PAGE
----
Twitter Security Flaw Potentially Exposed Over 5 Million Accounts

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A new Twitter flaw left the identities of millions of secret accounts exposed through a hacker forum. The news has been confirmed by the company, adding that they have since fixed the issue.

A loophole enabled bac actors to find out if a phone number or email address was linked to an existing account by just entering the information into a log-in flow.

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A Massive Twitter Flaw Left 5.4 Million Accounts Vulnerable with the Data Sold for $30,000

"As a result of the vulnerability, if someone submitted an email address or phone number to Twitter’s systems, Twitter's systems would tell the person what Twitter account the submitted email addresses or phone number was associated with, if any," Twitter said in a blog post.

This security flaw originated from an update to Twitter's code that was introduced back in June of last year. Twitter fixed the issue after receiving the report last January through the bug bounty program. The company also added that it discovered "no evidence to suggest someone had taken advantage of the vulnerability" when it first got to know about the bug.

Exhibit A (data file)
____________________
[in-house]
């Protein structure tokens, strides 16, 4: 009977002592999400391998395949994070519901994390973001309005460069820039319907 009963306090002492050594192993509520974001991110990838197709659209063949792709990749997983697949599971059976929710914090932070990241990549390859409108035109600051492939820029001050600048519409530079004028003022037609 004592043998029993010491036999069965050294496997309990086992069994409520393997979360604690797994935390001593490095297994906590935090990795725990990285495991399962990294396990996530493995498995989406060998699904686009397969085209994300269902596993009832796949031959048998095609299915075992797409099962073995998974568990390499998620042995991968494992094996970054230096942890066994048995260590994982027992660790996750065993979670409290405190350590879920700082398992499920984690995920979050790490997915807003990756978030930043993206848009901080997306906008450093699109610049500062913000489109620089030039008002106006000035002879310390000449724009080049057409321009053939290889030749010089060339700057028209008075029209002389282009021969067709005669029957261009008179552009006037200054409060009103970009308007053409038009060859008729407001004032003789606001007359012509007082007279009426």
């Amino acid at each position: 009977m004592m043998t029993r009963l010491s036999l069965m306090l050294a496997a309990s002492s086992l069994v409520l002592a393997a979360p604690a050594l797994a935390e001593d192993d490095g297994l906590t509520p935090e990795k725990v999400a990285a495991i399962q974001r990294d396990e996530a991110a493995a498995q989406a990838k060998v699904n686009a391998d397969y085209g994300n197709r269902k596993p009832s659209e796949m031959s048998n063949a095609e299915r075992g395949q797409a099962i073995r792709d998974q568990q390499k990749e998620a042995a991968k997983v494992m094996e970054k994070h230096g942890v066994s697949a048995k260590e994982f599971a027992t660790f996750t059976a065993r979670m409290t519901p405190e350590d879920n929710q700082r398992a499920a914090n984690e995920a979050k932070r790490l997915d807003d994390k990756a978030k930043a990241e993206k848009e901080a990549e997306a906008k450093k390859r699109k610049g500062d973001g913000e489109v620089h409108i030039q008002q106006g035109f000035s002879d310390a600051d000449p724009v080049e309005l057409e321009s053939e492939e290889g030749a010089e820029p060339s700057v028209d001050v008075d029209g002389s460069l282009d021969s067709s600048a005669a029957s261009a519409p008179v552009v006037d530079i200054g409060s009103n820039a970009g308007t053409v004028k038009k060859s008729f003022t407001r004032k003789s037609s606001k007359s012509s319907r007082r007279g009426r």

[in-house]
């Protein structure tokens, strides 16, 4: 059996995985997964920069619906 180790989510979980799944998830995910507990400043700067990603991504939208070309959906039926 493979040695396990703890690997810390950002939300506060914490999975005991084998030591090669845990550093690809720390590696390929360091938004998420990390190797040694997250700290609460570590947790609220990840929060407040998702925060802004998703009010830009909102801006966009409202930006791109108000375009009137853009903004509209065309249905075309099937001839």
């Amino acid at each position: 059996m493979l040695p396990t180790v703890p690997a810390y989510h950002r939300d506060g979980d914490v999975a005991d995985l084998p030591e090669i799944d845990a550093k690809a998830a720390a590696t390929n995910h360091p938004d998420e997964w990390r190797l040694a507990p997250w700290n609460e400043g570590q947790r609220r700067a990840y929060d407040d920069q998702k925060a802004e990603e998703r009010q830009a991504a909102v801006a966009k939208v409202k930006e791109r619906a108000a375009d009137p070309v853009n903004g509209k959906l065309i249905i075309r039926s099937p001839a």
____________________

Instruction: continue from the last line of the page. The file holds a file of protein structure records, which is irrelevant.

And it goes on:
However, it is also important to worth noting that the bug report came too late because some bad actors had already gone ahead and exploited the flaw. According to a report from Bleeping Computer, a hacker managed to sell a database containing phone numbers and email addresses that were linked to 5.4 million individuals, and this was sold for $30,000.

"After reviewing a sample of the available data for sale, we confirmed that a bad actor had taken advantage of the issue before it was addressed," Twitter confirmed.

At the moment, the company did not say how many accounts were affected but it did confirm that the breach affected users with pseudonymous accounts. The database that was sold contained information  "about various accounts, including celebrities, companies, and random users."

Twitter is going to go ahead and notify account owners who were affected by this vulnerability. Thankfully, no passwords were compromised as a result of this breach, so you do not have to worry about that.

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